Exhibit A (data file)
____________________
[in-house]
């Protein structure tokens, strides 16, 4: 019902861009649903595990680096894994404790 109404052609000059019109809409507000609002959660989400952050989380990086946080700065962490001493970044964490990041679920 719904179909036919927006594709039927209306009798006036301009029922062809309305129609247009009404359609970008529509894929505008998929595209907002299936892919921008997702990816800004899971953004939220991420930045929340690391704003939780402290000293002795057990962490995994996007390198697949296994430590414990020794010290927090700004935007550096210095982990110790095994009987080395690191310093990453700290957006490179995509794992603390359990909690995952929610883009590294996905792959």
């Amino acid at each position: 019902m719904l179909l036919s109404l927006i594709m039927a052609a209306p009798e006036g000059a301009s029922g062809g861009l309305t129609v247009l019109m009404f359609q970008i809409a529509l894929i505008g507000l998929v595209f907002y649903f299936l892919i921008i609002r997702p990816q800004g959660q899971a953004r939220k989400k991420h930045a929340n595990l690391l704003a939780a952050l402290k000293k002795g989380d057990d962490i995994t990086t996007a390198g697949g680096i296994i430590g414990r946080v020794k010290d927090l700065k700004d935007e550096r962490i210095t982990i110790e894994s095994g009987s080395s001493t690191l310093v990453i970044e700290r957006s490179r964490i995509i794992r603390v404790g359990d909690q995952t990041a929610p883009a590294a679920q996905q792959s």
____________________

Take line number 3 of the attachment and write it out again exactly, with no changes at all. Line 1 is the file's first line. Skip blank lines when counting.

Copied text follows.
């Amino acid at each position: 019902m719904l179909l036919s109404l927006i594709m039927a052609a209306p009798e006036g000059a301009s029922g062809g861009l309305t129609v247009l019109m009404f359609q970008i809409a529509l894929i505008g507000l998929v595209f907002y649903f299936l892919i921008i609002r997702p990816q800004g959660q899971a953004r939220k989400k991420h930045a929340n595990l690391l704003a939780a952050l402290k000293k002795g989380d057990d962490i995994t990086t996007a390198g697949g680096i296994i430590g414990r946080v020794k010290d927090l700065k700004d935007e550096r962490i210095t982990i110790e894994s095994g009987s080395s001493t690191l310093v990453i970044e700290r957006s490179r964490i995509i794992r603390v404790g359990d909690q995952t990041a929610p883009a590294a679920q996905q792959s």